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Companion Animal Pratice
Handling and clinical examination of psittacine birds
  1. Dermod Malley

    Dermod Malley graduated from Trinity College, Dublin, in 1967, from which date he has been constantly occupied in small animal practice in the UK. In 1973, he set up his own practice in Wickford, Essex. He has always had an interest in the husbandry and diseases of exotic and less familiar domestic species and in clinical pathology of all species of small companion animals.

Abstract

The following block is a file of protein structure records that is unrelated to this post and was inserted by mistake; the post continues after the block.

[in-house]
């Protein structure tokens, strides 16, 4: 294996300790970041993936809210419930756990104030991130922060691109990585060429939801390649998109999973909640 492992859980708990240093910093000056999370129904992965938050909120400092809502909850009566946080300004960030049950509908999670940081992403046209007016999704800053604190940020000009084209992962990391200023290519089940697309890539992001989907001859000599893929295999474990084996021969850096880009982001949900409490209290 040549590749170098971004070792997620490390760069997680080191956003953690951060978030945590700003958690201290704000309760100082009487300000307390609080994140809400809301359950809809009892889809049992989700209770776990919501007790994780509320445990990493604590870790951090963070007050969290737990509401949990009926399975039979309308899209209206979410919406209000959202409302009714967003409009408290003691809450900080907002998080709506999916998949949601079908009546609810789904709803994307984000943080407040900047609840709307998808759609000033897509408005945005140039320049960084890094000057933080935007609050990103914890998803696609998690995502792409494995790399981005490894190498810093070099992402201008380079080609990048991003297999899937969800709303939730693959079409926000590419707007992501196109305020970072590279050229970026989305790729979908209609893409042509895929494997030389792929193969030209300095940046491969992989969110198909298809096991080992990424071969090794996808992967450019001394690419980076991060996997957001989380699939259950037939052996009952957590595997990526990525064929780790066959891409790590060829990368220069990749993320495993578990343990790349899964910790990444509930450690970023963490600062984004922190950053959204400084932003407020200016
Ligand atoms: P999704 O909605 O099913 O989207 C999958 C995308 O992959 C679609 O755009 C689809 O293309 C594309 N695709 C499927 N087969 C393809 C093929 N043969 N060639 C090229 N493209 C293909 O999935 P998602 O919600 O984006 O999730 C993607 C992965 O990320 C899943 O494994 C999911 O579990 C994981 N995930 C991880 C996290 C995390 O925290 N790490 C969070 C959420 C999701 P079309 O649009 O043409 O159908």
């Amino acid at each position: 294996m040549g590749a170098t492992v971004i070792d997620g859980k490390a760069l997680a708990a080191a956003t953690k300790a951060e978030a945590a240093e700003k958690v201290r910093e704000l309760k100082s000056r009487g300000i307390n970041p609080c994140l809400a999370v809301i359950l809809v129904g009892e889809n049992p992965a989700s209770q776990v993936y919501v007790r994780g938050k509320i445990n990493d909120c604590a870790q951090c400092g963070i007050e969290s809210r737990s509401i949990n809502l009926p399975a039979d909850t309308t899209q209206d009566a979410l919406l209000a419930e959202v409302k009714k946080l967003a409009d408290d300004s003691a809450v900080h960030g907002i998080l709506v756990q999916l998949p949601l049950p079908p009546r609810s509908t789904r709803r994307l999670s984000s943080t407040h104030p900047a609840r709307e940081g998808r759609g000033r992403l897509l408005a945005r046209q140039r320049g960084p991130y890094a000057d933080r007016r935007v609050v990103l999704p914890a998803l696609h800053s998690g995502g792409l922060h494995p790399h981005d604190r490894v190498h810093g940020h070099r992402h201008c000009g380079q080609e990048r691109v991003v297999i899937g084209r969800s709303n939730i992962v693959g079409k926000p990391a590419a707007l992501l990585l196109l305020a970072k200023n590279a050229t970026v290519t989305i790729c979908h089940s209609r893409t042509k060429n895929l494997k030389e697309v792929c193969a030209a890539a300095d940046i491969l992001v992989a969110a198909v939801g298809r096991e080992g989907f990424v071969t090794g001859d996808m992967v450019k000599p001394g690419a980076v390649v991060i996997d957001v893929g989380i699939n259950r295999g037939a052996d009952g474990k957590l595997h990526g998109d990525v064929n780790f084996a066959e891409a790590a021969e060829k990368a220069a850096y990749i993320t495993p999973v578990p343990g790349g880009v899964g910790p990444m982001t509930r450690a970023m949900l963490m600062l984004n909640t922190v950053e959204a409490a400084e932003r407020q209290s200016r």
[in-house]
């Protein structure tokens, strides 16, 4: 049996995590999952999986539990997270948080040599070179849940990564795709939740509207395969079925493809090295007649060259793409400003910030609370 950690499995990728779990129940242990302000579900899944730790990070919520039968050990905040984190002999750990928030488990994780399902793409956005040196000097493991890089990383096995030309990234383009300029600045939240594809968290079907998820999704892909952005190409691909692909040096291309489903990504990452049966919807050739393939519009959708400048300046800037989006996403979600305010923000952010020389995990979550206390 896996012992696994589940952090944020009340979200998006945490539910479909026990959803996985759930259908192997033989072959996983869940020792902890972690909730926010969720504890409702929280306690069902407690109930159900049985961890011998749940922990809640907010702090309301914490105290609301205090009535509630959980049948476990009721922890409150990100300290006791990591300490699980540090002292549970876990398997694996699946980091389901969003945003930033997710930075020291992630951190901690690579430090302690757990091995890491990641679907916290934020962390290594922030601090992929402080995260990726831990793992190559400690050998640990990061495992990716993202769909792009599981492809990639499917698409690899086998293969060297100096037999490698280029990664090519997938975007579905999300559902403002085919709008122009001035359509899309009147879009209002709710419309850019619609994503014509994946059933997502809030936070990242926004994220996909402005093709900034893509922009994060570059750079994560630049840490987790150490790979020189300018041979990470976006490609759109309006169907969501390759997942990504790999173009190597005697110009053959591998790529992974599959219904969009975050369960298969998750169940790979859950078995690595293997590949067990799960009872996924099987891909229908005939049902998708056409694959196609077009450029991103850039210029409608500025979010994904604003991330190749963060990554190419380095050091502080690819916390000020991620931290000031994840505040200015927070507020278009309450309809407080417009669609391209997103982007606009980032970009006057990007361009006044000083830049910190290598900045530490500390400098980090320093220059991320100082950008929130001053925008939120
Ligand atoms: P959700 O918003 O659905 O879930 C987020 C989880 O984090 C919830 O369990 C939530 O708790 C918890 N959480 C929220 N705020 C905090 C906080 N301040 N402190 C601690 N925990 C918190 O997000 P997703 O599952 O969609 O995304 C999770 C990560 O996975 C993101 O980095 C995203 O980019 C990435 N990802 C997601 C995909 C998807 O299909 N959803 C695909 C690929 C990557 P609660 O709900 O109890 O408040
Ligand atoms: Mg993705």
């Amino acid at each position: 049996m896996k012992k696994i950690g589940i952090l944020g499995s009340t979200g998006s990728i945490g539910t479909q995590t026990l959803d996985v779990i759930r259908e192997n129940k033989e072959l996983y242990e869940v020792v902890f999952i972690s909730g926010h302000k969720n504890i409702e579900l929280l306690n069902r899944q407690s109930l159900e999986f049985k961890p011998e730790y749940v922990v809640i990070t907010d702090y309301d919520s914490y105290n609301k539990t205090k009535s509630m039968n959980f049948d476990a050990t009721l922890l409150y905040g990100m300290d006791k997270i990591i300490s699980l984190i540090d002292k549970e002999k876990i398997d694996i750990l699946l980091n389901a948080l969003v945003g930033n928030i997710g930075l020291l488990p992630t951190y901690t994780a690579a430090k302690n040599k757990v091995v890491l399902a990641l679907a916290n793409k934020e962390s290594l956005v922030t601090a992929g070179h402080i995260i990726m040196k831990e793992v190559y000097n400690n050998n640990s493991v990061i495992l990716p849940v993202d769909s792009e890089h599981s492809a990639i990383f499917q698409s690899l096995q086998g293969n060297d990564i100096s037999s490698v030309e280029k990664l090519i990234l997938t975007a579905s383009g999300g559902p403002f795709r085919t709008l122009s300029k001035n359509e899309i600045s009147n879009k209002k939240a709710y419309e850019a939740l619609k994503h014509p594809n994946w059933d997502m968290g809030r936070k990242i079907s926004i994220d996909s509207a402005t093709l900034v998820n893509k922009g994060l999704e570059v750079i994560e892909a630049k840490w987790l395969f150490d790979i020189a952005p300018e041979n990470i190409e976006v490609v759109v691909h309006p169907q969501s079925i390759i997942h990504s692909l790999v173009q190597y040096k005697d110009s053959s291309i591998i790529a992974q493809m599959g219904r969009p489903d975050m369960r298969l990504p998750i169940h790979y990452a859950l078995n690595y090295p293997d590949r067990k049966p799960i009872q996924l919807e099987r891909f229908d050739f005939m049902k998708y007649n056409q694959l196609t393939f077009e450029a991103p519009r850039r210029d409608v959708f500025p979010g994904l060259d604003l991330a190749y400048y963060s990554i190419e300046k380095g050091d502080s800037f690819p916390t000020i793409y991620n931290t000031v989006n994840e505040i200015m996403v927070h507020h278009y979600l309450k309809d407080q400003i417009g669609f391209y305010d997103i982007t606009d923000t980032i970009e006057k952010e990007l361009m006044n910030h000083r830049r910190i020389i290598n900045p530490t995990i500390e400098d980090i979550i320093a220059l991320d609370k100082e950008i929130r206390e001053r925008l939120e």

BIRDS are able to mask the signs of illness. This is regarded by many workers as their ‘preservation reflex’ - a response to the perceived threat of predators (or the presence of a clinician). As clinical signs are also kept from the bird-keeper, the illness may be well advanced before it is noticed. Receptionists should therefore be instructed to regard all requests for attention to birds as urgent and not to leave cases until the following appointment session. The clinical examination of psittacines follows the same course as for any other animal: the procurement of a relevant history, careful observation and physical examination of the subject, followed by special investigations and tests (which will be the subject of later articles), to enable the attending clinician to prescribe a relevant course of treatment.

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